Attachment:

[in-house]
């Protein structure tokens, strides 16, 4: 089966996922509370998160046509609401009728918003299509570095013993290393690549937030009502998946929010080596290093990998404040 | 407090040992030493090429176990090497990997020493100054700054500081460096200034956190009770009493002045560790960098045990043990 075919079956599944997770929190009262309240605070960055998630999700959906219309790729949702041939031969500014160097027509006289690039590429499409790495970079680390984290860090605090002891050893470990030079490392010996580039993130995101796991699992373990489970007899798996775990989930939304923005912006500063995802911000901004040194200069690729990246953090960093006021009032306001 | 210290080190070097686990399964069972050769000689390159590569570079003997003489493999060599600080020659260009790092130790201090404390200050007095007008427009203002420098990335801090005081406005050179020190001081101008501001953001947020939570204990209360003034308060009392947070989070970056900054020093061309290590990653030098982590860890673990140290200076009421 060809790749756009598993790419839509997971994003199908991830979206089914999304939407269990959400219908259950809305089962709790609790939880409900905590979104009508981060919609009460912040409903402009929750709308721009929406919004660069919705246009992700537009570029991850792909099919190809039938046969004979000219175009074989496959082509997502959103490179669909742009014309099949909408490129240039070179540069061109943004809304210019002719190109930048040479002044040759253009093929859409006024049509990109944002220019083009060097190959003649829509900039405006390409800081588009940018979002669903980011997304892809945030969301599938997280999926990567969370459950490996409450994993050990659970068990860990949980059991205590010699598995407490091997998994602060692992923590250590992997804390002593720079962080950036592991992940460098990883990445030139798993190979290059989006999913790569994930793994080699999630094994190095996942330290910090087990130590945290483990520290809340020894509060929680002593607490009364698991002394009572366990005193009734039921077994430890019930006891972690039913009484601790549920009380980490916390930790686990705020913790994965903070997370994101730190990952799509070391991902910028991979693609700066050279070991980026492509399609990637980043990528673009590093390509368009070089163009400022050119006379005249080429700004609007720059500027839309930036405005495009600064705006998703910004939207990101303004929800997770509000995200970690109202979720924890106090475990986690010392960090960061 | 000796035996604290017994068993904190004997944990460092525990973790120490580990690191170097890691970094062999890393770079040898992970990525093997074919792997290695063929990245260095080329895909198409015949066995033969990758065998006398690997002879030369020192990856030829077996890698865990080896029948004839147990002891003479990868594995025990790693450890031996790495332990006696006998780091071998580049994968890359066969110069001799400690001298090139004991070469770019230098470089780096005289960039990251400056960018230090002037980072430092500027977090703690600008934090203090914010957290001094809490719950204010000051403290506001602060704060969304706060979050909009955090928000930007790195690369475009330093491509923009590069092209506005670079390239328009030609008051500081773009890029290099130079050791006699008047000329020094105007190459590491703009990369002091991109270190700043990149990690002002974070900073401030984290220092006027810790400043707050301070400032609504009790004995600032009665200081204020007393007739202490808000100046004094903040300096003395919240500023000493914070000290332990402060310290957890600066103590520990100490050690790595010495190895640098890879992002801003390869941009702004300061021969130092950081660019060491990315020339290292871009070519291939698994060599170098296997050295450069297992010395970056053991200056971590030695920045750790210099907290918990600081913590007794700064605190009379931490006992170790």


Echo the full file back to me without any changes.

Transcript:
[in-house]
């Protein structure tokens, strides 16, 4: 089966996922509370998160046509609401009728918003299509570095013993290393690549937030009502998946929010080596290093990998404040 | 407090040992030493090429176990090497990997020493100054700054500081460096200034956190009770009493002045560790960098045990043990 075919079956599944997770929190009262309240605070960055998630999700959906219309790729949702041939031969500014160097027509006289690039590429499409790495970079680390984290860090605090002891050893470990030079490392010996580039993130995101796991699992373990489970007899798996775990989930939304923005912006500063995802911000901004040194200069690729990246953090960093006021009032306001 | 210290080190070097686990399964069972050769000689390159590569570079003997003489493999060599600080020659260009790092130790201090404390200050007095007008427009203002420098990335801090005081406005050179020190001081101008501001953001947020939570204990209360003034308060009392947070989070970056900054020093061309290590990653030098982590860890673990140290200076009421 060809790749756009598993790419839509997971994003199908991830979206089914999304939407269990959400219908259950809305089962709790609790939880409900905590979104009508981060919609009460912040409903402009929750709308721009929406919004660069919705246009992700537009570029991850792909099919190809039938046969004979000219175009074989496959082509997502959103490179669909742009014309099949909408490129240039070179540069061109943004809304210019002719190109930048040479002044040759253009093929859409006024049509990109944002220019083009060097190959003649829509900039405006390409800081588009940018979002669903980011997304892809945030969301599938997280999926990567969370459950490996409450994993050990659970068990860990949980059991205590010699598995407490091997998994602060692992923590250590992997804390002593720079962080950036592991992940460098990883990445030139798993190979290059989006999913790569994930793994080699999630094994190095996942330290910090087990130590945290483990520290809340020894509060929680002593607490009364698991002394009572366990005193009734039921077994430890019930006891972690039913009484601790549920009380980490916390930790686990705020913790994965903070997370994101730190990952799509070391991902910028991979693609700066050279070991980026492509399609990637980043990528673009590093390509368009070089163009400022050119006379005249080429700004609007720059500027839309930036405005495009600064705006998703910004939207990101303004929800997770509000995200970690109202979720924890106090475990986690010392960090960061 | 000796035996604290017994068993904190004997944990460092525990973790120490580990690191170097890691970094062999890393770079040898992970990525093997074919792997290695063929990245260095080329895909198409015949066995033969990758065998006398690997002879030369020192990856030829077996890698865990080896029948004839147990002891003479990868594995025990790693450890031996790495332990006696006998780091071998580049994968890359066969110069001799400690001298090139004991070469770019230098470089780096005289960039990251400056960018230090002037980072430092500027977090703690600008934090203090914010957290001094809490719950204010000051403290506001602060704060969304706060979050909009955090928000930007790195690369475009330093491509923009590069092209506005670079390239328009030609008051500081773009890029290099130079050791006699008047000329020094105007190459590491703009990369002091991109270190700043990149990690002002974070900073401030984290220092006027810790400043707050301070400032609504009790004995600032009665200081204020007393007739202490808000100046004094903040300096003395919240500023000493914070000290332990402060310290957890600066103590520990100490050690790595010495190895640098890879992002801003390869941009702004300061021969130092950081660019060491990315020339290292871009070519291939698994060599170098296997050295450069297992010395970056053991200056971590030695920045750790210099907290918990600081913590007794700064605190009379931490006992170790």